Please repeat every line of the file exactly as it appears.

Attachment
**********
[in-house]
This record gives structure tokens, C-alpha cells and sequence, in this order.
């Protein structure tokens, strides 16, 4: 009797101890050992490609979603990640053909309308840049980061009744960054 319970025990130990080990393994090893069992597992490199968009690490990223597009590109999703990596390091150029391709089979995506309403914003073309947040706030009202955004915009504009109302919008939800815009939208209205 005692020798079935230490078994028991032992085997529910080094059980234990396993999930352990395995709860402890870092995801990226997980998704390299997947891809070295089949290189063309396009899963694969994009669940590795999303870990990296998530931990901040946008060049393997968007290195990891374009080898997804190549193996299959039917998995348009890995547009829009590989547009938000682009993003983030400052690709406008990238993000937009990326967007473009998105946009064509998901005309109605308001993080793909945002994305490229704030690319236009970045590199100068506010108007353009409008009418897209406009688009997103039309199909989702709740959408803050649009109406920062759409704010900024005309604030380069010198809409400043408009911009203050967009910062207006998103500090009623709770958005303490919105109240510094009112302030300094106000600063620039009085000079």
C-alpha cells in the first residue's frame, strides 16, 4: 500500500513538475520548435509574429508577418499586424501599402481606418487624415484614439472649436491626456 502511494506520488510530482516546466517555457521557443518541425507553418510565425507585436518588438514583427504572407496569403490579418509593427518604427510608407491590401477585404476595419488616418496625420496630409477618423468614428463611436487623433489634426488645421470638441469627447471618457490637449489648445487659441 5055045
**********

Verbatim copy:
[in-house]
This record gives structure tokens, C-alpha cells and sequence, in this order.
């Protein structure tokens, strides 16, 4: 009797101890050992490609979603990640053909309308840049980061009744960054 319970025990130990080990393994090893069992597992490199968009690490990223597009590109999703990596390091150029391709089979995506309403914003073309947040706030009202955004915009504009109302919008939800815009939208209205 005692020798079935230490078994028991032992085997529910080094059980234990396993999930352990395995709860402890870092995801990226997980998704390299997947891809070295089949290189063309396009899963694969994009669940590795999303870990990296998530931990901040946008060049393997968007290195990891374009080898997804190549193996299959039917998995348009890995547009829009590989547009938000682009993003983030400052690709406008990238993000937009990326967007473009998105946009064509998901005309109605308001993080793909945002994305490229704030690319236009970045590199100068506010108007353009409008009418897209406009688009997103039309199909989702709740959408803050649009109406920062759409704010900024005309604030380069010198809409400043408009911009203050967009910062207006998103500090009623709770958005303490919105109240510094009112302030300094106000600063620039009085000079």
C-alpha cells in the first residue's frame, strides 16, 4: 500500500513538475520548435509574429508577418499586424501599402481606418487624415484614439472649436491626456 502511494506520488510530482516546466517555457521557443518541425507553418510565425507585436518588438514583427504572407496569403490579418509593427518604427510608407491590401477585404476595419488616418496625420496630409477618423468614428463611436487623433489634426488645421470638441469627447471618457490637449489648445487659441 5055045